Smoking spice fatal to young teen
Brandon Rice lived with his family in Pittsburgh, Pennsylvania. He was a normal eighth-grade teen who liked his computer, roller coasters and baseball. In June, 2011 he thought he was smoking marijuana but it was fake or synthetic marijuana commonly called K2 or Spice. He got it from an older friend. Brandon developed nausea, a full-body rash, headaches and a high fever. His parents put him in cold water when his temperature hit 103. When they took him out of the water it had gone up to 104.
He was placed on a respirator to help him breathe. The chemicals added to the crushed flowers and plants combined with chemicals from the container he used to smoke the Spice burned his lungs so severely that he had a double lung transplant in September, 2011. Brandon used a plastic PEZ dispenser to smoke the drug. Experts suspect that highly toxic cyanide gas and carbon dioxide released from the heated plastic contributed significantly to his lung damage.
After six weeks in the hospital, his doctors said there was little they could do to improve his condition. Brandon’s mother explained that after the transplant, the anti-rejection drugs he had to take weakened his immune system. He was unable to fight off an infection he caught in October. Brandon passed away on October 27, 2011. He had just turned 14 years old.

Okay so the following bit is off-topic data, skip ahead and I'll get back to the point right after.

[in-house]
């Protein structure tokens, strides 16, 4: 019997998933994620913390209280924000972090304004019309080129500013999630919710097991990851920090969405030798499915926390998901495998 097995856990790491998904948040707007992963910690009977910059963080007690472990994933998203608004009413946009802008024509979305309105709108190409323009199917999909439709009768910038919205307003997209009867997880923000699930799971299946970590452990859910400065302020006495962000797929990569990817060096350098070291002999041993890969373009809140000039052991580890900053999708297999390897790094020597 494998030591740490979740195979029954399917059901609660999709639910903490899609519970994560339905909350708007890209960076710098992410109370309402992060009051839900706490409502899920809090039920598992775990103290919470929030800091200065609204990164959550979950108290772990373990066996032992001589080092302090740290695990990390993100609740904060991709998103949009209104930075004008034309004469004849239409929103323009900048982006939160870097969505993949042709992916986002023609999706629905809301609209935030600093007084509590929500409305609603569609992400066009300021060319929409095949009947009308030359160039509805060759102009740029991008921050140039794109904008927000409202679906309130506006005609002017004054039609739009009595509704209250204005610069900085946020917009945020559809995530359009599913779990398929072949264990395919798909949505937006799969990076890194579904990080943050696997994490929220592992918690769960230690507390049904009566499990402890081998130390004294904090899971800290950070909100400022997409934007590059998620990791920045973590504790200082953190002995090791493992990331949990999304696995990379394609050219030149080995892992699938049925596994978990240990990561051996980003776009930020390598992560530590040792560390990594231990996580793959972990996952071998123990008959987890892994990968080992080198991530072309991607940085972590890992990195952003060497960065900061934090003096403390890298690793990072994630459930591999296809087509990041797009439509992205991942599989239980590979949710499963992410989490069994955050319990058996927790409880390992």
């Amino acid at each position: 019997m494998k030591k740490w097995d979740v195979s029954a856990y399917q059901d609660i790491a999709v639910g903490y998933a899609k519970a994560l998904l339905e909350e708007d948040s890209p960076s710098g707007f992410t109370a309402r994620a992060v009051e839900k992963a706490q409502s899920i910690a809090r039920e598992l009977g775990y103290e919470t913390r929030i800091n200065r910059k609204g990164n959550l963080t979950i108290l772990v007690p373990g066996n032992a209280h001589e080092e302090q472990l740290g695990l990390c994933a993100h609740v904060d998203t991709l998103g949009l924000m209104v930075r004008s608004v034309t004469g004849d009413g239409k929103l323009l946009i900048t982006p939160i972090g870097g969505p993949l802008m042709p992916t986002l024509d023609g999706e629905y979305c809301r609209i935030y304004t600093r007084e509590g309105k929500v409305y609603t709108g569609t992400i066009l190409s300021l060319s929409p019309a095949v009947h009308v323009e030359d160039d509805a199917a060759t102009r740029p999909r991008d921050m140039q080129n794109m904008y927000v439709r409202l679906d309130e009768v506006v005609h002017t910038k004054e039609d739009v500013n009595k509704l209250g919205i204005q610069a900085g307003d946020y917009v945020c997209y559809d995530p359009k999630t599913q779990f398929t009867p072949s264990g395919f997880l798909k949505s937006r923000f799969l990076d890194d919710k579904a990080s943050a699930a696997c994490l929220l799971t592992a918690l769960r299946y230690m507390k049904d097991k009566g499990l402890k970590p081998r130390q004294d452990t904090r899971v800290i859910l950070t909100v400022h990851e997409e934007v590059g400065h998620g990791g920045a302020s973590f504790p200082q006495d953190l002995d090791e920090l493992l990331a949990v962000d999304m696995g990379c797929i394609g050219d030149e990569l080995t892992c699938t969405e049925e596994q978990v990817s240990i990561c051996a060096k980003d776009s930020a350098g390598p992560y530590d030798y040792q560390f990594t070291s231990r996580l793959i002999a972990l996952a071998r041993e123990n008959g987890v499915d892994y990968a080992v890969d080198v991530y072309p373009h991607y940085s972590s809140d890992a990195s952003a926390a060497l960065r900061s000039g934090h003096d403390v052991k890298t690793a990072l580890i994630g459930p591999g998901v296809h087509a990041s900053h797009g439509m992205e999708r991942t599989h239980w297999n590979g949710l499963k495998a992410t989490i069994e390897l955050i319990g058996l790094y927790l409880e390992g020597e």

Dr. Neil Capretto, Medical Director of the Gateway Rehabilitation Medical Center in Pittsburgh, issued a warning about the use of synthetic marijuana: “We do not really know the long-term effects of this substance because it hasn’t been studied, so really the use of it on an ongoing basis or even a one-time basis is literally Russian roulette with your brain.”
See here for a statement from Brandon’s father and Dr. Capretto.
The Governor of Pennsylvania signed a law outlawing these substances shortly after Brandon became ill. Under the new law, anyone convicted of possession of the designer drugs, including bath salts, can be fined up to $1,000 and sentenced up to one year in prison. Convicted dealers can be fined up to $15,000 and sentenced to a maximum of five years in prison.
Approximately 30 states have taken similar action, but spice manufacturers find a way around the law by changing the chemicals used in making spice. It shouldn’t take a law to prevent people from hurting themselves or dying. The fact that smoking spice is dangerous to your mental and physical well-being should be enough to get your attention. Whether a law restricting its use is on the books or not doesn’t change the risk involved in smoking it. Use your head and make intelligent decisions about what you put in your body. No parent, brother, sister or other family member should have to suffer the loss of a loved one or the pain Brandon’s family lives with today.